If PageMaker started the DTP (desktop publishing) revolution back in the 1980s, it was Quark XPress that turned it mainstream for professionals. Quark has never been a company to churn out regular product upgrades just for the sake of it: the last major release came out five years ago. So when the company announced that its long-awaited upgrade would appear before the end of this year, everyone sat up and took notice. (The Australian availability date has not yet been released.) We tested the public beta of Quark XPress 5.0, International Passport edition.
The big news is that Quark XPress 5.0 presents two working modes: print and Web. Designing pages in print mode is much the same as before, but the Web mode is completely new. There's also a new Web toolbar, which provides image map markup tools, along with a set of Internet form creation tools for lists, radio buttons, checkboxes, text fields and so on.
These Web pages can be sent to your preferred Web browsers for an instant preview and, when you export the final job to HTML, XPress can also optionally convert the graphics to GIF, JPEG or PNG. It's hardly a full Web design package, especially since it lacks any support for integrating Flash, Java and streaming media, but it's one that existing XPress users will find easy.
As predicted, XPress 5.0 comes with XML (extensible markup language) tools for next-generation electronic publishing. Don't get overexcited, though, because these just turn out to be a bundled copy of Quark's existing commercial XML plug-in, currently sold as Avenue.quark. Also be warned that it's not a solution for the faint-hearted: be prepared for a lot of coding.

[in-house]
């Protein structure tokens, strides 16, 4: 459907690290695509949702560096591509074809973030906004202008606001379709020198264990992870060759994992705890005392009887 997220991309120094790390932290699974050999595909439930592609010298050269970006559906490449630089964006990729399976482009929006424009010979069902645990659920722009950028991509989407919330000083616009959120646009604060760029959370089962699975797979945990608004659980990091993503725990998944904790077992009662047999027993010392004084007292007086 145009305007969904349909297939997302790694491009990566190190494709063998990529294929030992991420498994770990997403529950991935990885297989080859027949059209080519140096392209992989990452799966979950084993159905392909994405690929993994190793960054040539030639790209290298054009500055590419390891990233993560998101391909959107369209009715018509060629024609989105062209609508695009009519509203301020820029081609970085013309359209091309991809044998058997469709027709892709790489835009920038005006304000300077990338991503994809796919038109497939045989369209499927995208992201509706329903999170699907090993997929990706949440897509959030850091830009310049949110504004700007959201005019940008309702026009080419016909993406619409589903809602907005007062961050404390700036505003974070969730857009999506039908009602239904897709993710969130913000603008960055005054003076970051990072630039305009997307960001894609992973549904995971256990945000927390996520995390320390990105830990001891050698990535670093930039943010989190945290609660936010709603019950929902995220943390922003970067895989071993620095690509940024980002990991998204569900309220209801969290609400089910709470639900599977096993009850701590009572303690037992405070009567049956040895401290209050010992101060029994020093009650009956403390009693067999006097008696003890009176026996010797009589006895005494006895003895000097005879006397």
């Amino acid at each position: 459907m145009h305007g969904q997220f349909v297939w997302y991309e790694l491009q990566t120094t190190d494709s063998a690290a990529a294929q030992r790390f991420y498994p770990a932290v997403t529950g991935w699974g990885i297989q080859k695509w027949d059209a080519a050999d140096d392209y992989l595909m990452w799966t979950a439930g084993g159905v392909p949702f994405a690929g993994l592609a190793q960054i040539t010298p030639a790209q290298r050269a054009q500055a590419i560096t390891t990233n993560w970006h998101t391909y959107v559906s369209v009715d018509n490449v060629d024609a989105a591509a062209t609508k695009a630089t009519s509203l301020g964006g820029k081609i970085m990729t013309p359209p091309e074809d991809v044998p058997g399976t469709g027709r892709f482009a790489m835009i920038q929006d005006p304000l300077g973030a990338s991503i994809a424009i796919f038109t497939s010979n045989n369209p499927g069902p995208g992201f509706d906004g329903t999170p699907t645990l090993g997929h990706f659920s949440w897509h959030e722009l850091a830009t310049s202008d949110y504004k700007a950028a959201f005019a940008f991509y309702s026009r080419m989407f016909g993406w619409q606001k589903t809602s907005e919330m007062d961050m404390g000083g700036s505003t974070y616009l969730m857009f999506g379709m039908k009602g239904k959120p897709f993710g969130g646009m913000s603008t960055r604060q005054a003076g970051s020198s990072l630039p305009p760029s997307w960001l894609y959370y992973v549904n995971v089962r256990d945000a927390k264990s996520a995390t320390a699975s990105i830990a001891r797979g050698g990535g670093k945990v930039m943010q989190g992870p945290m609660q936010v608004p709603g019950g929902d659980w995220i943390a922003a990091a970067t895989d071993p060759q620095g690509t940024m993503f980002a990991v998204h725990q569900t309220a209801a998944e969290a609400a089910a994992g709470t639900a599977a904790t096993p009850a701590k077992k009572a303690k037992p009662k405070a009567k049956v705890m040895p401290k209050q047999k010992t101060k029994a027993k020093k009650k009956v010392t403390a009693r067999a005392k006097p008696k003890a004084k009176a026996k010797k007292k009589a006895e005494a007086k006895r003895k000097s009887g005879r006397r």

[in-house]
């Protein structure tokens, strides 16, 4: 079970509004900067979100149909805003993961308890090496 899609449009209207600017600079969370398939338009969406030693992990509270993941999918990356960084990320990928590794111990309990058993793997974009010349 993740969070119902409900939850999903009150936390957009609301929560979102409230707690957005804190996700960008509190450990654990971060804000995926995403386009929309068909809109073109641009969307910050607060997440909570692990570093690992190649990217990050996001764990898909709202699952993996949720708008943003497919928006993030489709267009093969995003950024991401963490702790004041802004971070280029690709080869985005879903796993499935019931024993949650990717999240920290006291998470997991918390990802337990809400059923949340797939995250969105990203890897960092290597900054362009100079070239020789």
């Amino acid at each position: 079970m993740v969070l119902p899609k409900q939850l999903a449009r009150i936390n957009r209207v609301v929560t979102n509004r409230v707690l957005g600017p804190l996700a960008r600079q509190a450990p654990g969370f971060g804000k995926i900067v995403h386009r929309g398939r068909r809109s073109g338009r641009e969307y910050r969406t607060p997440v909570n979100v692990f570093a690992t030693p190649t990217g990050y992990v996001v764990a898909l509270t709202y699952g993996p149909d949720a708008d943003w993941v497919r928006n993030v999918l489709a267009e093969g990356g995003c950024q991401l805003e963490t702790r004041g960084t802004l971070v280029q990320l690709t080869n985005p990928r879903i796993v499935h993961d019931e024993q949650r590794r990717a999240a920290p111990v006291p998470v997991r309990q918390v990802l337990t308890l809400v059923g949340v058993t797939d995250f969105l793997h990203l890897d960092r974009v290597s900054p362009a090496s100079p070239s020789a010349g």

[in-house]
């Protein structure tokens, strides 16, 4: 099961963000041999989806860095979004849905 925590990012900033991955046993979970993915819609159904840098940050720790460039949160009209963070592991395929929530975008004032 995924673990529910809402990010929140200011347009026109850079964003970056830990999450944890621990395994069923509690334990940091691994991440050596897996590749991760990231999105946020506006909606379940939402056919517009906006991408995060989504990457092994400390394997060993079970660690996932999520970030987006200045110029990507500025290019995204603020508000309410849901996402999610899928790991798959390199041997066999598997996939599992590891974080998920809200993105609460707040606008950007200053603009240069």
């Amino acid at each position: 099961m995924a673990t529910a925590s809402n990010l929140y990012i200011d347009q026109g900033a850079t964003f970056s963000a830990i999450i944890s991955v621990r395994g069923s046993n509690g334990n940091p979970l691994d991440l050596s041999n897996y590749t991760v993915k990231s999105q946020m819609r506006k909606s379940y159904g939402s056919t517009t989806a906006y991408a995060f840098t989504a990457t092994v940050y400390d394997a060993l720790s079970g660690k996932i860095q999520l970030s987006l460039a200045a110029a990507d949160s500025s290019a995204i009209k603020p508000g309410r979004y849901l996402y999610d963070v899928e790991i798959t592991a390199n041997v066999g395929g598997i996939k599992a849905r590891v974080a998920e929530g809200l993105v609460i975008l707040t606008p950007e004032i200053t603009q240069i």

The other big news is that XPress now comes with a table tool. At last, you can draw a box and turn it into a tabular layout within the program, adjusting columns and rows spreadsheet-style by dragging on the cell borders. Our only concern is that the tables were rather glitchy in the beta software we tested, and it wasn't clear how to disable rule markings between cells without leaving white gaps.
Beyond the new Web mode and tables, most of the enhancements in XPress are small improvements - for example, the indexing and list functions are more flexible. You can apply stylesheet changes at any point and accommodate 'reversed' index phrases (so that people's names can be listed in the index by surname before first name). Some long-awaited features have made a belated appearance, too, such as the Layers palette and a 'Fit Box to Picture' command.
Judging from this beta, some XPress users are going to be disappointed with the features that have not been upgraded. The confusing multi-window Print dialogue boxes are still there, no new vector tools have been added and the ancient two-colour gradient blends haven't been touched.
The PDF Export filter now lets you prepare bookmarks and hyperlinks, but you still need your own copy of Acrobat Distiller to use it. In other words, while existing XPress users should upgrade as soon as their output bureaus give the nod, don't expect to be showered with new features. That said, the integrated table tool alone is going to be worth the expense for many people.